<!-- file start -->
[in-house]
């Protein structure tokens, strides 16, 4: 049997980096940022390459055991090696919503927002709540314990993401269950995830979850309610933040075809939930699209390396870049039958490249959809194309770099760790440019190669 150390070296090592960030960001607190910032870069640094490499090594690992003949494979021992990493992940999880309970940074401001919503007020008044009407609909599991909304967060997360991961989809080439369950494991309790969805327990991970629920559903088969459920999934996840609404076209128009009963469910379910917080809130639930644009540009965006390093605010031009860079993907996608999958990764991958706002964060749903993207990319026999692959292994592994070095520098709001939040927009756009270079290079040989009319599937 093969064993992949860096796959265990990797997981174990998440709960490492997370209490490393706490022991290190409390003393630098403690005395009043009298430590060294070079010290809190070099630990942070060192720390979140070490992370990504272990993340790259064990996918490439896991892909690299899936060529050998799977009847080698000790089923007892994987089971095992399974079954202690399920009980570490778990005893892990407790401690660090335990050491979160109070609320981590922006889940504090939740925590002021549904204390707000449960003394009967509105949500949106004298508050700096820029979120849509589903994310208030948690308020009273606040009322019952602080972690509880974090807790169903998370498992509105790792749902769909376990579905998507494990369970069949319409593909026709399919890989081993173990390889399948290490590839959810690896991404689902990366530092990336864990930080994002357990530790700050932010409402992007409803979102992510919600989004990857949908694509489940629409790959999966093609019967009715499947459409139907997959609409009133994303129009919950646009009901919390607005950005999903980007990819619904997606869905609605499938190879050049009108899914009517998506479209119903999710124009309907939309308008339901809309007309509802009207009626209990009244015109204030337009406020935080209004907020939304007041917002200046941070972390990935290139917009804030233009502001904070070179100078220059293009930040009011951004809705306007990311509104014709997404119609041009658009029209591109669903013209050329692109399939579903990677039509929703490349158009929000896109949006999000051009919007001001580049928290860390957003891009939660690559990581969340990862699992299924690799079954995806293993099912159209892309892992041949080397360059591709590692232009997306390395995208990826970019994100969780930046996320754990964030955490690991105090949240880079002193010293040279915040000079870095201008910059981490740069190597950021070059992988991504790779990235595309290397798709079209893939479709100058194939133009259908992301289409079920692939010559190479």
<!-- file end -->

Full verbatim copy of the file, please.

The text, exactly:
[in-house]
């Protein structure tokens, strides 16, 4: 049997980096940022390459055991090696919503927002709540314990993401269950995830979850309610933040075809939930699209390396870049039958490249959809194309770099760790440019190669 150390070296090592960030960001607190910032870069640094490499090594690992003949494979021992990493992940999880309970940074401001919503007020008044009407609909599991909304967060997360991961989809080439369950494991309790969805327990991970629920559903088969459920999934996840609404076209128009009963469910379910917080809130639930644009540009965006390093605010031009860079993907996608999958990764991958706002964060749903993207990319026999692959292994592994070095520098709001939040927009756009270079290079040989009319599937 093969064993992949860096796959265990990797997981174990998440709960490492997370209490490393706490022991290190409390003393630098403690005395009043009298430590060294070079010290809190070099630990942070060192720390979140070490992370990504272990993340790259064990996918490439896991892909690299899936060529050998799977009847080698000790089923007892994987089971095992399974079954202690399920009980570490778990005893892990407790401690660090335990050491979160109070609320981590922006889940504090939740925590002021549904204390707000449960003394009967509105949500949106004298508050700096820029979120849509589903994310208030948690308020009273606040009322019952602080972690509880974090807790169903998370498992509105790792749902769909376990579905998507494990369970069949319409593909026709399919890989081993173990390889399948290490590839959810690896991404689902990366530092990336864990930080994002357990530790700050932010409402992007409803979102992510919600989004990857949908694509489940629409790959999966093609019967009715499947459409139907997959609409009133994303129009919950646009009901919390607005950005999903980007990819619904997606869905609605499938190879050049009108899914009517998506479209119903999710124009309907939309308008339901809309007309509802009207009626209990009244015109204030337009406020935080209004907020939304007041917002200046941070972390990935290139917009804030233009502001904070070179100078220059293009930040009011951004809705306007990311509104014709997404119609041009658009029209591109669903013209050329692109399939579903990677039509929703490349158009929000896109949006999000051009919007001001580049928290860390957003891009939660690559990581969340990862699992299924690799079954995806293993099912159209892309892992041949080397360059591709590692232009997306390395995208990826970019994100969780930046996320754990964030955490690991105090949240880079002193010293040279915040000079870095201008910059981490740069190597950021070059992988991504790779990235595309290397798709079209893939479709100058194939133009259908992301289409079920692939010559190479």